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Houses in an Urban Context – High Definition Approaches

Graduate School, Arts at Aarhus University


For a long time urban archaeology was primarily concerned with monumental architecture, public buildings, and single finds of high artistic value. On a broader level, the reconstruction of the political and cultural development of civic life was the main concern of both archaeological and historical research of past cities. Recently however, the everyday practice of living in cities has begun to arrest attention. There is a growing interest in the reconstruction of every day social practice and the understanding of the interaction between families and individuals in an urban environment. At the heart of such advances is research into households and domestic spaces, which form the smallest units of the cityscape, both architecturally and socially. Domestic archaeology offers a unique opportunity to investigate how religion, gender, ethnicity, and identity shaped the life of the individual in the past.

Most promising are holistic approaches to the study of domestic space, which pay attention to social, behavioural and material aspects of houses and their inhabitants. To further our understanding of these complex processes and to get a truly high-resolution image of the complex use of domestic spaces, archaeological sciences have developed news tools that help to develop more precise narratives of the uses of domestic space, as well as to review and re-evaluate existing narratives. They are reshaping our understanding of, and approaches to, domestic archaeology. New conceptual frameworks and technological advances have pushed back the frontiers of archaeology, allowing us to interrogate and interpret domestic spaces by revising old narratives and developing new questions.


The course will offer research-based teaching on the concepts and methods of household archaeology and innovative ways to examine domestic spaces in urban contexts. The aims are:

  • To understand the scope, the objective and the methods of domestic archaeology. The course will equip students with basic conceptual and analytical tools to analyse domestic spaces in an urban context;
  • To understand the entanglement of domestic space, material culture, and identity;
  • To understand and to assess the potential of scientific methods and high definition archaeology for research on houses and households;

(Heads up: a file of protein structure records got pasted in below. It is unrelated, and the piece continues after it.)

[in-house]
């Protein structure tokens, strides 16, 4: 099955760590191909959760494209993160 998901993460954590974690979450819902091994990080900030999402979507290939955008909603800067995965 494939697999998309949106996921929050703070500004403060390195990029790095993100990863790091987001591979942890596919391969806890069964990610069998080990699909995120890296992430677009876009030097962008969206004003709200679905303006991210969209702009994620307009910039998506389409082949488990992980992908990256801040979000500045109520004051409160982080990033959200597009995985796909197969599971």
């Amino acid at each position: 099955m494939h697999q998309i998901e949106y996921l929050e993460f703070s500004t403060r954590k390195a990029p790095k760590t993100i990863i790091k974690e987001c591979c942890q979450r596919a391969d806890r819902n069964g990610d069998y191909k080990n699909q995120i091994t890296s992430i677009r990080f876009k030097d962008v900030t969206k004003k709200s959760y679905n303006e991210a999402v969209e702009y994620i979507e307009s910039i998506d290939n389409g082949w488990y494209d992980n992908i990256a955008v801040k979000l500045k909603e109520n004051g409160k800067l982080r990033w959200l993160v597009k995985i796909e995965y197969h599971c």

• To identify research issues, problems, and research questions inherent to domestic archaeology, including potential limitations and constraints;
  • To appreciate the interdependency between scientific and traditional archaeological dating methods, emphasising the importance of accurate context recording and sampling (preselection) to construct high definition chronologies.
  • To consider the value of cross-cultural comparison of the use of domestic space in different past cultures

The course has a focus on key questions of contemporary archaeological, historical, and material science studies.


The course will offer lectures and discussions about key current themes and methods of domestic archaeology. The focus will be on both conceptual and hands-on archaeological approaches to investigate houses in past cities, in cultures ranging from Classical Antiquity to the late Medieval period. Discussions and group work related to the lectures and the student case studies will play an important role.

Target group:

PhD level

Archaeologists, Historians




The format of the course will be a mixture of lectures, exercises and workshops. Attendees will be expected to participate actively and may be asked to deliver short presentations. Exercises will involve group discussion, Q and A sessions or quizzes, as well as short presentations. Students will be expected to deliver a short 2 page case study (written) prior the course commencing, which will then be presented to the group during the workshop sessions.




Course co-ordinators

Michael Blömer

Chris Dickenson


Stephanie Wynne-Jones (University of York)

Jennifer Baird (Birkbeck, University of London)

Hanna Stöger (Leiden University)

Sarah Croix (AU)

Mette Svart Kristiansen (AU)

Dates and time:

1 – 2 November 2018


Centre for Urban Network Evolutions (UrbNet)

Aarhus University, School of Culture and Society

Moesgård Allé 20

8270 Højbjerg


Application deadline:

Please apply for a spot on the course via no later than 14 October 2018.

Upon application via the application facility, you will get an automatically generated receipt. This receipt is NOT a receipt for admission to the course. It only serves as an acknowledgement that your application has been stored in the application facility.

We will do our utmost to send notice of admission or non-admission via email as soon as possible after the application deadline, but some response time must be expected.


Course dates
01 November 2018 - 02 November 2018
Please see "Lecturers"
Moesgård Allé 20
room to be announced
3 points

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